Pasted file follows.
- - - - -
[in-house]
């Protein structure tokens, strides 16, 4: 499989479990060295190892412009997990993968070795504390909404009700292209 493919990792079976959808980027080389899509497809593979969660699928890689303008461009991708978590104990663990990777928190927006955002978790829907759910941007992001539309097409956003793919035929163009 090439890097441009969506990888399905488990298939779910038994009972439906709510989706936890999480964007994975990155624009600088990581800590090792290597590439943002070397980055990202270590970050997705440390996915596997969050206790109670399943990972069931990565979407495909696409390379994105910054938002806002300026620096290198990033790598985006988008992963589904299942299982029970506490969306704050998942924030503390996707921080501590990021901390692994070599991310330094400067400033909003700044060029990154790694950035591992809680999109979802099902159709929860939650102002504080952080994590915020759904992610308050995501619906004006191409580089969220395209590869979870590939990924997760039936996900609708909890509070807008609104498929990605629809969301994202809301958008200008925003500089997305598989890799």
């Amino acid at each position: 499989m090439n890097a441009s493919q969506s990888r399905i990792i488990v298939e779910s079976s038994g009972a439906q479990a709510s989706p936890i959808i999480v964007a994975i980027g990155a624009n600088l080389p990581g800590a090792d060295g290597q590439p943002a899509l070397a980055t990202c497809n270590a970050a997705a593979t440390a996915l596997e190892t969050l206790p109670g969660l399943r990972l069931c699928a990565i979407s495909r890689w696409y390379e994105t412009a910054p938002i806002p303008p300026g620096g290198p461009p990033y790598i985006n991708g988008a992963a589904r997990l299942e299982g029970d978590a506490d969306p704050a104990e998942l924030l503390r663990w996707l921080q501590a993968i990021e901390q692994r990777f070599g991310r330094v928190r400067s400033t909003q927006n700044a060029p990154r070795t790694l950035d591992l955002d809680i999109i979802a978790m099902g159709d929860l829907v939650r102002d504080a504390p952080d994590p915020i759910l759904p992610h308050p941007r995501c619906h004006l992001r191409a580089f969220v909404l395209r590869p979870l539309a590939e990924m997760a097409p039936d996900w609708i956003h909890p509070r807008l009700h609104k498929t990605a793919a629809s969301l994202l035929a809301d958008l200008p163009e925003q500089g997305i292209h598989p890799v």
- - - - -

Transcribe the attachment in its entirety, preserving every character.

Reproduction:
[in-house]
């Protein structure tokens, strides 16, 4: 499989479990060295190892412009997990993968070795504390909404009700292209 493919990792079976959808980027080389899509497809593979969660699928890689303008461009991708978590104990663990990777928190927006955002978790829907759910941007992001539309097409956003793919035929163009 090439890097441009969506990888399905488990298939779910038994009972439906709510989706936890999480964007994975990155624009600088990581800590090792290597590439943002070397980055990202270590970050997705440390996915596997969050206790109670399943990972069931990565979407495909696409390379994105910054938002806002300026620096290198990033790598985006988008992963589904299942299982029970506490969306704050998942924030503390996707921080501590990021901390692994070599991310330094400067400033909003700044060029990154790694950035591992809680999109979802099902159709929860939650102002504080952080994590915020759904992610308050995501619906004006191409580089969220395209590869979870590939990924997760039936996900609708909890509070807008609104498929990605629809969301994202809301958008200008925003500089997305598989890799």
């Amino acid at each position: 499989m090439n890097a441009s493919q969506s990888r399905i990792i488990v298939e779910s079976s038994g009972a439906q479990a709510s989706p936890i959808i999480v964007a994975i980027g990155a624009n600088l080389p990581g800590a090792d060295g290597q590439p943002a899509l070397a980055t990202c497809n270590a970050a997705a593979t440390a996915l596997e190892t969050l206790p109670g969660l399943r990972l069931c699928a990565i979407s495909r890689w696409y390379e994105t412009a910054p938002i806002p303008p300026g620096g290198p461009p990033y790598i985006n991708g988008a992963a589904r997990l299942e299982g029970d978590a506490d969306p704050a104990e998942l924030l503390r663990w996707l921080q501590a993968i990021e901390q692994r990777f070599g991310r330094v928190r400067s400033t909003q927006n700044a060029p990154r070795t790694l950035d591992l955002d809680i999109i979802a978790m099902g159709d929860l829907v939650r102002d504080a504390p952080d994590p915020i759910l759904p992610h308050p941007r995501c619906h004006l992001r191409a580089f969220v909404l395209r590869p979870l539309a590939e990924m997760a097409p039936d996900w609708i956003h909890p509070r807008l009700h609104k498929t990605a793919a629809s969301l994202l035929a809301d958008l200008p163009e925003q500089g997305i292209h598989p890799v």